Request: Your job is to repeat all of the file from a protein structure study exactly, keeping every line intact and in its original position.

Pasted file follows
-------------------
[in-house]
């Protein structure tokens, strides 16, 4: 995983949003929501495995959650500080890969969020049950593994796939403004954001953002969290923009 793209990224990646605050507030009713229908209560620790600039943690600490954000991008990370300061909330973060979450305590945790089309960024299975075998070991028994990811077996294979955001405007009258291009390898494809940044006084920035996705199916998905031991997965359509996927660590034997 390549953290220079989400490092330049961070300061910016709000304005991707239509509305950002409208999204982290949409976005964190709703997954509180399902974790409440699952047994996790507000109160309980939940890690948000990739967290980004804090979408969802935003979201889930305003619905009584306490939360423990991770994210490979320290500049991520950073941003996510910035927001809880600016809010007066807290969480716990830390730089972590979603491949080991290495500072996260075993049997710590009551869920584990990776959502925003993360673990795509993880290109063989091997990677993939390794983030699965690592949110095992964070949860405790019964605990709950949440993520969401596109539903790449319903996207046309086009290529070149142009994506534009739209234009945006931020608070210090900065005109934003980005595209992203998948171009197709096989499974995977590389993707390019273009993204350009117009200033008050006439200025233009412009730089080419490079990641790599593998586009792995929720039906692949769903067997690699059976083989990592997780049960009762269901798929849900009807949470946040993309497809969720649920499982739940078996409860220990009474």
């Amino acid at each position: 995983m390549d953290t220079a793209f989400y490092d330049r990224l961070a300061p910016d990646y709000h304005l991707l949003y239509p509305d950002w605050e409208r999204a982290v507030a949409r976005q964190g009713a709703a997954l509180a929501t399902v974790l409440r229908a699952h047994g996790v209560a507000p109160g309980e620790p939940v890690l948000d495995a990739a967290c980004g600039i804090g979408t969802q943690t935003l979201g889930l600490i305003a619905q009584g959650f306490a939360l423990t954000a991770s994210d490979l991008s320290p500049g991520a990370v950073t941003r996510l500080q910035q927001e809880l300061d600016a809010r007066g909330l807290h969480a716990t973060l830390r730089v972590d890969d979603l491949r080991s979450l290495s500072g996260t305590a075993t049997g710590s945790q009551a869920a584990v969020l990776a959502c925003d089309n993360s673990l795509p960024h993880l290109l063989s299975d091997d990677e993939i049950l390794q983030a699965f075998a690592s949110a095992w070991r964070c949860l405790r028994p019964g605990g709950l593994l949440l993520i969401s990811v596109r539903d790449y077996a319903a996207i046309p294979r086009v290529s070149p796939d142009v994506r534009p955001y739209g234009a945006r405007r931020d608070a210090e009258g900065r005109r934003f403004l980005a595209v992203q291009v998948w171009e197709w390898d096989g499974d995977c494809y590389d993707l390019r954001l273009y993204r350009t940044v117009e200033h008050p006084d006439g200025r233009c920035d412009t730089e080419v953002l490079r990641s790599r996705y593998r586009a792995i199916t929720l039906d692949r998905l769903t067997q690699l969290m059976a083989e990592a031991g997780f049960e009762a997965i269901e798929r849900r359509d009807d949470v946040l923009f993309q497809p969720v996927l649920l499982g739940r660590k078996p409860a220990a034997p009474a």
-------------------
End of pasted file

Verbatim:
[in-house]
């Protein structure tokens, strides 16, 4: 995983949003929501495995959650500080890969969020049950593994796939403004954001953002969290923009 793209990224990646605050507030009713229908209560620790600039943690600490954000991008990370300061909330973060979450305590945790089309960024299975075998070991028994990811077996294979955001405007009258291009390898494809940044006084920035996705199916998905031991997965359509996927660590034997 390549953290220079989400490092330049961070300061910016709000304005991707239509509305950002409208999204982290949409976005964190709703997954509180399902974790409440699952047994996790507000109160309980939940890690948000990739967290980004804090979408969802935003979201889930305003619905009584306490939360423990991770994210490979320290500049991520950073941003996510910035927001809880600016809010007066807290969480716990830390730089972590979603491949080991290495500072996260075993049997710590009551869920584990990776959502925003993360673990795509993880290109063989091997990677993939390794983030699965690592949110095992964070949860405790019964605990709950949440993520969401596109539903790449319903996207046309086009290529070149142009994506534009739209234009945006931020608070210090900065005109934003980005595209992203998948171009197709096989499974995977590389993707390019273009993204350009117009200033008050006439200025233009412009730089080419490079990641790599593998586009792995929720039906692949769903067997690699059976083989990592997780049960009762269901798929849900009807949470946040993309497809969720649920499982739940078996409860220990009474």
């Amino acid at each position: 995983m390549d953290t220079a793209f989400y490092d330049r990224l961070a300061p910016d990646y709000h304005l991707l949003y239509p509305d950002w605050e409208r999204a982290v507030a949409r976005q964190g009713a709703a997954l509180a929501t399902v974790l409440r229908a699952h047994g996790v209560a507000p109160g309980e620790p939940v890690l948000d495995a990739a967290c980004g600039i804090g979408t969802q943690t935003l979201g889930l600490i305003a619905q009584g959650f306490a939360l423990t954000a991770s994210d490979l991008s320290p500049g991520a990370v950073t941003r996510l500080q910035q927001e809880l300061d600016a809010r007066g909330l807290h969480a716990t973060l830390r730089v972590d890969d979603l491949r080991s979450l290495s500072g996260t305590a075993t049997g710590s945790q009551a869920a584990v969020l990776a959502c925003d089309n993360s673990l795509p960024h993880l290109l063989s299975d091997d990677e993939i049950l390794q983030a699965f075998a690592s949110a095992w070991r964070c949860l405790r028994p019964g605990g709950l593994l949440l993520i969401s990811v596109r539903d790449y077996a319903a996207i046309p294979r086009v290529s070149p796939d142009v994506r534009p955001y739209g234009a945006r405007r931020d608070a210090e009258g900065r005109r934003f403004l980005a595209v992203q291009v998948w171009e197709w390898d096989g499974d995977c494809y590389d993707l390019r954001l273009y993204r350009t940044v117009e200033h008050p006084d006439g200025r233009c920035d412009t730089e080419v953002l490079r990641s790599r996705y593998r586009a792995i199916t929720l039906d692949r998905l769903t067997q690699l969290m059976a083989e990592a031991g997780f049960e009762a997965i269901e798929r849900r359509d009807d949470v946040l923009f993309q497809p969720v996927l649920l499982g739940r660590k078996p409860a220990a034997p009474a």